Thurrock Council, health and social care providers, and GPs turned out to celebrate the launch of a new therapy service for people with long-term health conditions.
Thurrock is one of 16 areas in England and the only one in the East, that have been awarded transformation funding for a second wave pilot on Increasing Access to Psychological Therapies (IAPT) for people with long-term health conditions.
The service was officially launched on 10 October to tie in with World Mental Health Day. Theresa Moyes, Head of Quality and Clinical Performance, South Staffordshire and Shropshire Healthcare NHS Foundation Trust (SSSFT) and Dr Anand Deshpande, Chair of Thurrock Clinical Commissioning Group launched the service, saying it was a forward thinking way to improve overall health and wellbeing of people living with long term health conditions.
The plans are for seven experienced mental health therapists to be integrated into primary care teams to provide support and enable people with LTCs enhance their self-management skills. The focus will initially be people living with Diabetes to align with the development of the RightCare programme. It will then be rolling out to other conditions like COPD and Heart Disease through 2018-19.
Paul Evans, Regional Lead, East of England, Inclusion Thurrock said:
“The first wave of IAPT has been really successful and we are hoping that if we help a person to overcome mental health issues, like depression and anxiety, they will be better able to manage their condition. Living with a long term condition like Diabetes, can be difficult for people to manage, both physically and mentally. We hope this service will demonstrate that looking after the mind will improve a person’s physical health outcomes too.”
By the end of 2020/21 over 1.5 million people with common mental health problems each year will access psychological therapies. People with common mental health problems often also have physical long term conditions such as diabetes or cardiovascular disease. When mental and physical health problems are treated in an integrated way people can achieve better outcomes.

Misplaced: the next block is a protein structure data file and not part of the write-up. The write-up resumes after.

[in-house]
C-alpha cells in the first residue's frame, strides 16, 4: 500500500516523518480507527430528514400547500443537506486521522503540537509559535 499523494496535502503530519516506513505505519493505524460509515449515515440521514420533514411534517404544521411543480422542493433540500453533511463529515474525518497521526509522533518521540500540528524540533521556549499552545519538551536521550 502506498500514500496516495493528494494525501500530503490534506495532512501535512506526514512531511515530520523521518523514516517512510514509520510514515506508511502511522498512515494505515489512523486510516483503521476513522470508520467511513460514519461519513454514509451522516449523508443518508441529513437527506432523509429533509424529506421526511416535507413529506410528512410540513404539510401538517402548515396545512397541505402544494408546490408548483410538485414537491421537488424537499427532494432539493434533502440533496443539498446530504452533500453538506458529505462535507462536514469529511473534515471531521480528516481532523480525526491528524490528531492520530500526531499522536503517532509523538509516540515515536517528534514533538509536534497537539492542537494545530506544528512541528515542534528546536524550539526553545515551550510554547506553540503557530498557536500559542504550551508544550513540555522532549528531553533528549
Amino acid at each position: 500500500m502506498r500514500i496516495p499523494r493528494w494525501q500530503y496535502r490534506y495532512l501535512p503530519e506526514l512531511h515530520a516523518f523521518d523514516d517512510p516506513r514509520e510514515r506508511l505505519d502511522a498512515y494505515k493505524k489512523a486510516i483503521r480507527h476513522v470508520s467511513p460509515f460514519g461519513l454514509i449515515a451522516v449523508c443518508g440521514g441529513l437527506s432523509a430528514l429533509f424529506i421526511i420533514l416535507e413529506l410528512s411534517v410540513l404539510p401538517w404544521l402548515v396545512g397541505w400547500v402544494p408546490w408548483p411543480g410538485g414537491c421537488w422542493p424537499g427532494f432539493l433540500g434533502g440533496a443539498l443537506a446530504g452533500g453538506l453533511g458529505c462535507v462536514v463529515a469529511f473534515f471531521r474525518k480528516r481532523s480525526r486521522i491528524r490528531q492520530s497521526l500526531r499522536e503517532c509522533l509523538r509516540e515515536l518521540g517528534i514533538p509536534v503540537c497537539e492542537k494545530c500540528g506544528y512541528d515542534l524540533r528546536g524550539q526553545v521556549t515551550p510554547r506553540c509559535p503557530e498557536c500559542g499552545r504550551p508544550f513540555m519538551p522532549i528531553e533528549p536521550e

Claire Murdoch, National Mental Health Director, NHS England
“Mental health issues affect thousands of adults every day. This funding is for new integrated services, which specifically help patients with a long term condition alongside anxiety or depression, or a medically unexplained symptom.
“The plans for integrated talking therapies are ambitious: we aim to see 200,000 patients each year with the help of 1,500 new practitioners in primary care by March 2019.
“This new wave of funding is just one of the ways we are reaching the targets we set out in the Five Year Forward View for Mental Health. It’s also really good news, improving care in 40 CCGs including Thurrock CCG and right across England.”
Dr Rajan Mohile, GP, Mental Health Lead and Board member of NHS Thurrock CCG said:
“This World Mental Health Day it’s fitting to launch a service that will make a huge difference to people in Thurrock who live with long-term health conditions. Often the burden of living with health problems can make a person feel depressed or anxious. This impacts on their ability to cope with their condition and manage their own wellbeing. These therapists will be working within GP practices, making it really easy for people to access support. The first practices to benefit will be College Health practices in Grays, Chadwell and Tilbury as well as Thurrock Health Centre in Grays.”